I have more than a handful of friends in the US/India/China who have 4/5/6 years old kids who can write code in Python/Java/whatever. My observation is, kids tend to learn to speak the language(s) spoken at home. Well, these kids parents, and in many cases grandparents, "speak" VB/Java/Python/SQL/C++…… In the US, it became cool to become a banker or lawyer and we tended to shun the IT path. So, these "languages" are not spoken in the home in the US. We kind of skipped it when compared to other counties. I am sure people like Ed, me, others can teach their kids VB or C# or PASCAL but as stated, that's managing to the exception, not the rule.

    What's great about SB is not JUST that it's easy for a kid to pick up, BUT IT'S EASY for a teacher (think 4th grade social studies teacher) or parent to pick up. This is critical because so many kids come from "programming language illiterate" homes they have to learn at school. So this means the teachers need something they can grok and then teach.

    Best thing for me about SB is now I am starting to teach teachers how to teach. I tried to teach a few Py with Geany and it was a total glazed over non starter. SB works for both teacher and student so kudos…..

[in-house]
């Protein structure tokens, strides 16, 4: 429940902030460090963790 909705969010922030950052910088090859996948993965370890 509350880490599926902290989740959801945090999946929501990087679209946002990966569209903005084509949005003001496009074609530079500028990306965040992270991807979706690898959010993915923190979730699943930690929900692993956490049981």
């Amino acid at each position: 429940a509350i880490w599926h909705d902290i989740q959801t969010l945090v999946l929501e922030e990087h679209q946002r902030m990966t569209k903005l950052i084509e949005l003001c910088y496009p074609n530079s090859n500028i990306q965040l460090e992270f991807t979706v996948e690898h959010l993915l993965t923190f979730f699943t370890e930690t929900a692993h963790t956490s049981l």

PS:

    There is a lot we need to do. I my son's school they have a great computer lab. And they are taught how to use YouTube to learn about how a bill becomes a law. Or how to make presentations. It's all application focused because, I THINK, that's what they know how to teach (and some standards I am sure). That's just sad. It's like using a calculator in a cooking class to determine measurements and calling it a calculator class, not a cooking class. Scratch and code.org fall way too short. Pictures are part of the problem as the David Brin eludes to in Johnny Can't Code….plus teachers need to be there to mentor and, ah, teach!

  4. Thanks John. Thanks for the good insight.

    I'd love to learn more about your experiences as a teacher.